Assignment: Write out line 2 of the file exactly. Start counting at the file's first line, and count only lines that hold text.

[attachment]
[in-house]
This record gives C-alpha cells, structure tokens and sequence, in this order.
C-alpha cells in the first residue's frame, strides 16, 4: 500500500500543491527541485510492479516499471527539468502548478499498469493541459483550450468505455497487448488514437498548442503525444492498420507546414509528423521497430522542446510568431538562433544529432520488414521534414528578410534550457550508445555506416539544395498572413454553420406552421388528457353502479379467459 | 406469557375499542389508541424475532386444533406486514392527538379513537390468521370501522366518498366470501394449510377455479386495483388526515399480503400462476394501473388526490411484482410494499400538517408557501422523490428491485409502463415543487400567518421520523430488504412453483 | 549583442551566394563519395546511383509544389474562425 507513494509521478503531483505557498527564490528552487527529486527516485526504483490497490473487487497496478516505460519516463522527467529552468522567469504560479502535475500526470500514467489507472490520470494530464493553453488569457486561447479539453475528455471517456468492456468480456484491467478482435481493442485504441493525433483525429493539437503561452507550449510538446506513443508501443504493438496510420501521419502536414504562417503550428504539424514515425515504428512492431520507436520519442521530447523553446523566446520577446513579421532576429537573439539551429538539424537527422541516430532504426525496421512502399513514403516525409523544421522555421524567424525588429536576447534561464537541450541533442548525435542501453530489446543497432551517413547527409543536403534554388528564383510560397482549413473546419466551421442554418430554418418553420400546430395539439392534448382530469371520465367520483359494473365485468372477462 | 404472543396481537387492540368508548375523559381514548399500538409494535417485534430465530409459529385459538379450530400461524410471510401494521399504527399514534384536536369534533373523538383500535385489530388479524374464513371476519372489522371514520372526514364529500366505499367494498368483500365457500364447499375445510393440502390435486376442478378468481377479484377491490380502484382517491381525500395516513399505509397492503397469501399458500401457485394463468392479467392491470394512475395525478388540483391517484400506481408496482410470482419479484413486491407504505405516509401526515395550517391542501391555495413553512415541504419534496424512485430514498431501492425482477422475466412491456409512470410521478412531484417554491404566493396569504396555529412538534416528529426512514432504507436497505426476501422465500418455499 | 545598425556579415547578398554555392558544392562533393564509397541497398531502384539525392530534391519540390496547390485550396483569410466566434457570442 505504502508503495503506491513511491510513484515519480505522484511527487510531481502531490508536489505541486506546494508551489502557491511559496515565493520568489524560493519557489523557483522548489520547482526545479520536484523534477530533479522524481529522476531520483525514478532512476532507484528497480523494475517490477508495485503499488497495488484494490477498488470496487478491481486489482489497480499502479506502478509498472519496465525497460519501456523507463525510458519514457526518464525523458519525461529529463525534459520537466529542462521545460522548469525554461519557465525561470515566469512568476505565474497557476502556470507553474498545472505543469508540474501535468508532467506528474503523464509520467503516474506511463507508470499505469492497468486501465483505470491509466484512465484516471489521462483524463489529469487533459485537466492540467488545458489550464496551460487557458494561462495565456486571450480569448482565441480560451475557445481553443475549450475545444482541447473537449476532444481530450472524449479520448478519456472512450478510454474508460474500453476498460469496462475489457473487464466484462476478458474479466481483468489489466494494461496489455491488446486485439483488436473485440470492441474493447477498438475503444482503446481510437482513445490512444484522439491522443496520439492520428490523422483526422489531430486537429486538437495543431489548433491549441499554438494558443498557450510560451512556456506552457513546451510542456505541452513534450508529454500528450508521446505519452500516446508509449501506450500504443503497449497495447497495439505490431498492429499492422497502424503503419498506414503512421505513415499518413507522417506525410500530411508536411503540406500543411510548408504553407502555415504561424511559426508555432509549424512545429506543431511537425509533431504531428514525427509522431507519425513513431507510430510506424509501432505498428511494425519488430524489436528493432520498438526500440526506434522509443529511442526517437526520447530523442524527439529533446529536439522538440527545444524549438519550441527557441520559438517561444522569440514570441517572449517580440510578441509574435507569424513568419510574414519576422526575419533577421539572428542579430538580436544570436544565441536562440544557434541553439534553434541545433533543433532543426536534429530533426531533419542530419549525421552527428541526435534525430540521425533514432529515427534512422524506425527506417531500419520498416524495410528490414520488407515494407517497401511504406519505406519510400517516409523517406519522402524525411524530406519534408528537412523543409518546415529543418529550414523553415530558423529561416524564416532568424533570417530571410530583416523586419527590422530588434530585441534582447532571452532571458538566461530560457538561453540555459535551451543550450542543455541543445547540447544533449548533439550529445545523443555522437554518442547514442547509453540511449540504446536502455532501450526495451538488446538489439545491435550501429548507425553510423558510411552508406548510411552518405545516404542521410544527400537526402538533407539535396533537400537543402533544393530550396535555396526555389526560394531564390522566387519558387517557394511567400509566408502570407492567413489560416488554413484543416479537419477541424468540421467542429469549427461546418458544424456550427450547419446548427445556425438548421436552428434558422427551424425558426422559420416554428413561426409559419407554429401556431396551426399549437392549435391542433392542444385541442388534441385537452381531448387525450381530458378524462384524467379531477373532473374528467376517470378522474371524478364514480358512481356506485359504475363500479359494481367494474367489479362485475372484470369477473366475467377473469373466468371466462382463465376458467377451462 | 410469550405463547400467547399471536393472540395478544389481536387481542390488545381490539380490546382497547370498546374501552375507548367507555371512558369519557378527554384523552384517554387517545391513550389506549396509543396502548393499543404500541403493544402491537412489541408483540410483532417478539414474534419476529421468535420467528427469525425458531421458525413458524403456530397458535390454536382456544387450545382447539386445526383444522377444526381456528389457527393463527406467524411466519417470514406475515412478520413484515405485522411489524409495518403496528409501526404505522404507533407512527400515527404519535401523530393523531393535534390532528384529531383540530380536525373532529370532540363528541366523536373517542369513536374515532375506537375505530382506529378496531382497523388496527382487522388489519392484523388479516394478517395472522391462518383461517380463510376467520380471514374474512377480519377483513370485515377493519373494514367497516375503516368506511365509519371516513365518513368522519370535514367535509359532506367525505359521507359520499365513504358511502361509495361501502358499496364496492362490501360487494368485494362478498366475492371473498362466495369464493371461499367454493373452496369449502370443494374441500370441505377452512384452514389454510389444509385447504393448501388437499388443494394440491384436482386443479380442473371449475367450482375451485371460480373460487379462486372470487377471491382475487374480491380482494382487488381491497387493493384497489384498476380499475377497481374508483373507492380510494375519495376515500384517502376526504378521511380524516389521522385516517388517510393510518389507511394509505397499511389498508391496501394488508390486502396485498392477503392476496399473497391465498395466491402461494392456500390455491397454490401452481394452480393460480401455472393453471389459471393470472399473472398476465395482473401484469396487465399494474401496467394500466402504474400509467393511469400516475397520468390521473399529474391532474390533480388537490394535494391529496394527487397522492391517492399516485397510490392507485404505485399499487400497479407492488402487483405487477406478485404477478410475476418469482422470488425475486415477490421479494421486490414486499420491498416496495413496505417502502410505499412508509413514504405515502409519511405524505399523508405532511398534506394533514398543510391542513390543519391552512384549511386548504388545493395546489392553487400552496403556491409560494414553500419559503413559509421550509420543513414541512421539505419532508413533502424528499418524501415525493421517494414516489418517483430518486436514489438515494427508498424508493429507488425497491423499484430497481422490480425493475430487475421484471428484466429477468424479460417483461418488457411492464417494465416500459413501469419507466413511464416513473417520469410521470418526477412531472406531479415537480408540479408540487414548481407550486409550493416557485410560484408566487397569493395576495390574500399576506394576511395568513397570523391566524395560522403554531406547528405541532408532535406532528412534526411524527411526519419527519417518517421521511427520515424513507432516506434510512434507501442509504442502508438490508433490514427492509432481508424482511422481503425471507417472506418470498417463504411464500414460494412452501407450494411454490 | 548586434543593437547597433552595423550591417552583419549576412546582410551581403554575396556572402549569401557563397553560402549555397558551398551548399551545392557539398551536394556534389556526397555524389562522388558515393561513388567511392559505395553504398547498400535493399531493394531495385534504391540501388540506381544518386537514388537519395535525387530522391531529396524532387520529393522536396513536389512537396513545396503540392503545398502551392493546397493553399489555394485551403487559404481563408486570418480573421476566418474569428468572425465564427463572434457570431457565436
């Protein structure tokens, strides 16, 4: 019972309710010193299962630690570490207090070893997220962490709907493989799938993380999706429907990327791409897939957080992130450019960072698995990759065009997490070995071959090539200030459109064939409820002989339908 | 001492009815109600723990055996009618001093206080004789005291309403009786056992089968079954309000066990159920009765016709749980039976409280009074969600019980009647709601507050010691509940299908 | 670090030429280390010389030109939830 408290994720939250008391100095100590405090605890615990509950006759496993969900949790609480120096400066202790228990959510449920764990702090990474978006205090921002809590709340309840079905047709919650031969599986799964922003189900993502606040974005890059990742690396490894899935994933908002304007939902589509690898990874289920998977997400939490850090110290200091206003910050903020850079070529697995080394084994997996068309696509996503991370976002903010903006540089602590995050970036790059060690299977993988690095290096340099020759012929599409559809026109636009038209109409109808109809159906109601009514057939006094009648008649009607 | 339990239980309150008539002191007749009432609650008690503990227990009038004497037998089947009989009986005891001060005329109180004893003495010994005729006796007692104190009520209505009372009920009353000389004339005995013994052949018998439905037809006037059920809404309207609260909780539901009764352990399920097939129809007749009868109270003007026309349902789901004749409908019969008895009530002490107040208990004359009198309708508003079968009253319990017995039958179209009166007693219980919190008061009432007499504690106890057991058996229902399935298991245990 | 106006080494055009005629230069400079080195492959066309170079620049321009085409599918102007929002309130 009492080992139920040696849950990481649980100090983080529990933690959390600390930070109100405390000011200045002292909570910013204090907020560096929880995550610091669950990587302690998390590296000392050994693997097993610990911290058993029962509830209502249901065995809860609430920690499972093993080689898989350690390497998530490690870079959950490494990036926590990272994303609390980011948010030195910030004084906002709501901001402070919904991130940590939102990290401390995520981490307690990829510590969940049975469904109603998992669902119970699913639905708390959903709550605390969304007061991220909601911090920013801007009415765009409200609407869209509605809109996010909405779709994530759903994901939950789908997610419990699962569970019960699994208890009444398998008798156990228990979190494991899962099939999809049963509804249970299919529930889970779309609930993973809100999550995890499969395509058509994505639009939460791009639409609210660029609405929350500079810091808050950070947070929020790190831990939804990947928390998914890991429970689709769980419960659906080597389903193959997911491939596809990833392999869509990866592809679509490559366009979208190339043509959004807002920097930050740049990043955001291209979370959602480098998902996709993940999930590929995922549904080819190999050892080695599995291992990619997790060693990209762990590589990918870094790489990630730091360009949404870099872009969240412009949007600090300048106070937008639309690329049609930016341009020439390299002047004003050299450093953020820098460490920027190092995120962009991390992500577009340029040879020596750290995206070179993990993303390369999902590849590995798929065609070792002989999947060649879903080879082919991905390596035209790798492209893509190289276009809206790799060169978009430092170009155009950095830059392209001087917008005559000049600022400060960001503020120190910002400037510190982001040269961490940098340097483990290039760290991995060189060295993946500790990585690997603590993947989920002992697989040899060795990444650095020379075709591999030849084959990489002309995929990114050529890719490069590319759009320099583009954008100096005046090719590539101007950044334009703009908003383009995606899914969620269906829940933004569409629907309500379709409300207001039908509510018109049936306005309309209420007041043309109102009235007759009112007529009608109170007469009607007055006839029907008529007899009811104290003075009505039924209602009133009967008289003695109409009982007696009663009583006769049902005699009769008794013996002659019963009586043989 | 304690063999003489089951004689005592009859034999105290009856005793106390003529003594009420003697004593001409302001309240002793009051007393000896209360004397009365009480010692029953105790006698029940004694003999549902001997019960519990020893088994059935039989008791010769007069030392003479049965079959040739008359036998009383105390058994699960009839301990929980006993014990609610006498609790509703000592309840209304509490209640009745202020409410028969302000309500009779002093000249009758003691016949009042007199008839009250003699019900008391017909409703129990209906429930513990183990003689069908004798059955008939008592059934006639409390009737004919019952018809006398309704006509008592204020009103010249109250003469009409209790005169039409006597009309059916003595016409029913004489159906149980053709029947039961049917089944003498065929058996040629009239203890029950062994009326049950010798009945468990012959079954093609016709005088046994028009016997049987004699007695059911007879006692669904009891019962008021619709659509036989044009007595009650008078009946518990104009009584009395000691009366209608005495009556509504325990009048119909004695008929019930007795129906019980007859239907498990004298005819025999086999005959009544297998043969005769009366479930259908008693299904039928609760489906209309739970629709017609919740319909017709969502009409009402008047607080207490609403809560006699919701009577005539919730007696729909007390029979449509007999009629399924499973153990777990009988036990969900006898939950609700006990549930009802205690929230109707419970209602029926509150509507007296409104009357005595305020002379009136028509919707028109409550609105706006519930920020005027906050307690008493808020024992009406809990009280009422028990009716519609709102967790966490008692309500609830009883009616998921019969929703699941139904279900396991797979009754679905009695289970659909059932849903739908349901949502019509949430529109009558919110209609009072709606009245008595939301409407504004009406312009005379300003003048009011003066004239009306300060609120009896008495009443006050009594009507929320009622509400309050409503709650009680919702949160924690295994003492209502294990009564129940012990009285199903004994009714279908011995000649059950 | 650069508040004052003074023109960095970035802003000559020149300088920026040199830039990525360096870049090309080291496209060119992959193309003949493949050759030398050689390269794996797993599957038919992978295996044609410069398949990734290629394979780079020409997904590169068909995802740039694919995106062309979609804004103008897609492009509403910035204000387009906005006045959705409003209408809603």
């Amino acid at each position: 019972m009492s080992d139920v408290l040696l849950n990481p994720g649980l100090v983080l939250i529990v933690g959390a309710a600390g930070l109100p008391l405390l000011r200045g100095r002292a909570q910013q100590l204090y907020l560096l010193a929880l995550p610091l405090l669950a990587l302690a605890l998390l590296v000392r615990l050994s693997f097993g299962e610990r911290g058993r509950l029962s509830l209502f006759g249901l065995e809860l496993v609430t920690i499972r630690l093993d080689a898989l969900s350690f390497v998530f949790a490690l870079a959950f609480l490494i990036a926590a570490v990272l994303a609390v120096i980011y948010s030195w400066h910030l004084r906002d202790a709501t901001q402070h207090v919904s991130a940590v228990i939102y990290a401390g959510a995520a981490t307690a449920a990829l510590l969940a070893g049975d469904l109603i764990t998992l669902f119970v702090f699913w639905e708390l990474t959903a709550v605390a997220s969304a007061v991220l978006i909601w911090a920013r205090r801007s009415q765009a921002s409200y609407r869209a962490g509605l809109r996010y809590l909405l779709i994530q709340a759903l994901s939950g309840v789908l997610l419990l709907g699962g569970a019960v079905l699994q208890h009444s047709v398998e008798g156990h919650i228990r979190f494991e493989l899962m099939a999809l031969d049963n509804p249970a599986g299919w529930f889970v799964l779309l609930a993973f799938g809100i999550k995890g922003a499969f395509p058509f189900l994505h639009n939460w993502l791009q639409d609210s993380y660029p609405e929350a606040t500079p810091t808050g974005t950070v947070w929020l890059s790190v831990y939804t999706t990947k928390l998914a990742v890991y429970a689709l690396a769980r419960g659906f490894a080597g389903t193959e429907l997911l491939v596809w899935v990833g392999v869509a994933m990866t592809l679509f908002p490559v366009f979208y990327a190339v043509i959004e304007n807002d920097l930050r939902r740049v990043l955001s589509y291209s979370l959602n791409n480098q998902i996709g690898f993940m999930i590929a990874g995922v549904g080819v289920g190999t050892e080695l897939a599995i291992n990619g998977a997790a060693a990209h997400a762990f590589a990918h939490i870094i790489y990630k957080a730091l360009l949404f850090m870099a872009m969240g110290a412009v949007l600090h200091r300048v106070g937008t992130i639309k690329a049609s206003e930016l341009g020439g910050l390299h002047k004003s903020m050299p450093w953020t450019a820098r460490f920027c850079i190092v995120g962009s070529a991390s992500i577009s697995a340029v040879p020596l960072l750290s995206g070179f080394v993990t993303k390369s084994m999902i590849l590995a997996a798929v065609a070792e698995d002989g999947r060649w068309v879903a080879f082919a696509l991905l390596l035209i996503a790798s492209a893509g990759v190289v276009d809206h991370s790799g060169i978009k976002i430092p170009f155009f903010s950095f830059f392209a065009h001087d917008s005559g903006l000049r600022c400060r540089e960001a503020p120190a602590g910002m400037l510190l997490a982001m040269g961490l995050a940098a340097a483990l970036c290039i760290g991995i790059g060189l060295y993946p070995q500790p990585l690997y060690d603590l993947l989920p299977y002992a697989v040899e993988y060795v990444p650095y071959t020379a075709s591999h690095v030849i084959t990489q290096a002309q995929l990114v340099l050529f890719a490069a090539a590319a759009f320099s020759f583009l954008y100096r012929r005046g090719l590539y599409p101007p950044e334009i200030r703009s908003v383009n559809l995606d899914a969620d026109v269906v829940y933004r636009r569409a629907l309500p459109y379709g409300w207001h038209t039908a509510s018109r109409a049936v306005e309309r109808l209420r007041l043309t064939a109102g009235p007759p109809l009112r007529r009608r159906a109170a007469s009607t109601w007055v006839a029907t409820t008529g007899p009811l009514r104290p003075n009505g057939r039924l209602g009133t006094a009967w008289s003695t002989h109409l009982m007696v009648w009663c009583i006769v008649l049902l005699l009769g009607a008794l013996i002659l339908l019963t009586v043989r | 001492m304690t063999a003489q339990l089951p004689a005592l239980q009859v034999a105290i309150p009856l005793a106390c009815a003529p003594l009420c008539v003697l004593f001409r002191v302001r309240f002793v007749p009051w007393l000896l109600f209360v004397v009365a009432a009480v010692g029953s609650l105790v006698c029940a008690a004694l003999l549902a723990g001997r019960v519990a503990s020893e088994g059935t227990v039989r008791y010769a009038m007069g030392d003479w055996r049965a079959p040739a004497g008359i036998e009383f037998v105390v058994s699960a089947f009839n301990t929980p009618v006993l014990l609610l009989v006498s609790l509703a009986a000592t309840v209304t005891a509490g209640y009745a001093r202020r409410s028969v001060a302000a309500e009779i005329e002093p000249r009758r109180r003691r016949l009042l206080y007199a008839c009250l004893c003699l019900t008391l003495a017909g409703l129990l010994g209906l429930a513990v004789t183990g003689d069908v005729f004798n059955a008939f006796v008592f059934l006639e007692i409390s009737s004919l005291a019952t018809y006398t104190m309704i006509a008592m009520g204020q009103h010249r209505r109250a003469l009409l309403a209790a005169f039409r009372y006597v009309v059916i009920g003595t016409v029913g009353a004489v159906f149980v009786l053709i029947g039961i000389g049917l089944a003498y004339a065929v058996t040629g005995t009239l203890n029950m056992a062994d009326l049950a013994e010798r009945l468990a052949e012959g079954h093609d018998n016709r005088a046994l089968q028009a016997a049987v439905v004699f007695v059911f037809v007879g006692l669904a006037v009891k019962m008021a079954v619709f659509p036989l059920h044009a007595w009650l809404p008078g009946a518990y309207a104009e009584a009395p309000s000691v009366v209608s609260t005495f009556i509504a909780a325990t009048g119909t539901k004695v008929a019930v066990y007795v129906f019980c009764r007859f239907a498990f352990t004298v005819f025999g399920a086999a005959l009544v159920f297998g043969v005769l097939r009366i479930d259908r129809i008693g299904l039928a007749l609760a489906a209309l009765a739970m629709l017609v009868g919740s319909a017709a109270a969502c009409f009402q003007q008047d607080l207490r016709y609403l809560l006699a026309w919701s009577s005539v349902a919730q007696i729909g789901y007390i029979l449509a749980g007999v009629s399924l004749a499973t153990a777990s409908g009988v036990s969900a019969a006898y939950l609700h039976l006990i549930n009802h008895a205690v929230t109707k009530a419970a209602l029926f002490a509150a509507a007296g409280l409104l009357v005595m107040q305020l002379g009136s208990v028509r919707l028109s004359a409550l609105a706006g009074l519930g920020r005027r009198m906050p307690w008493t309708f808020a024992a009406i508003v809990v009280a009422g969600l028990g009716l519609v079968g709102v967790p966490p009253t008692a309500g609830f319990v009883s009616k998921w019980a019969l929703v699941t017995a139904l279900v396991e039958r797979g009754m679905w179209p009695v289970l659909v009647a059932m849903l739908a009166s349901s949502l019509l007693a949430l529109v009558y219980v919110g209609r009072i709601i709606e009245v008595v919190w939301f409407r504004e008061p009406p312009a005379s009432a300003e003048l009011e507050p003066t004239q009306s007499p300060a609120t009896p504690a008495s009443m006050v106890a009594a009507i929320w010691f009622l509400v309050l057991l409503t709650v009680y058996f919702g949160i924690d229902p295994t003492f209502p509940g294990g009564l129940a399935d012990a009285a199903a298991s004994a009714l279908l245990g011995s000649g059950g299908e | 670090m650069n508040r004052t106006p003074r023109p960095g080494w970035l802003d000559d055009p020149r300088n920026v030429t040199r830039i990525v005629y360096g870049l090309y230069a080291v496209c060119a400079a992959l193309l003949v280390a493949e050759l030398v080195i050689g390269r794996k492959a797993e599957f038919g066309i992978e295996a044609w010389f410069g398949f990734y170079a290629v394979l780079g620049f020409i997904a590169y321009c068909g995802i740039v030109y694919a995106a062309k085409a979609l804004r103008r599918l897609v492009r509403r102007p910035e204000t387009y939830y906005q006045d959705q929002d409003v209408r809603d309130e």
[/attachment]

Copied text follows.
This record gives C-alpha cells, structure tokens and sequence, in this order.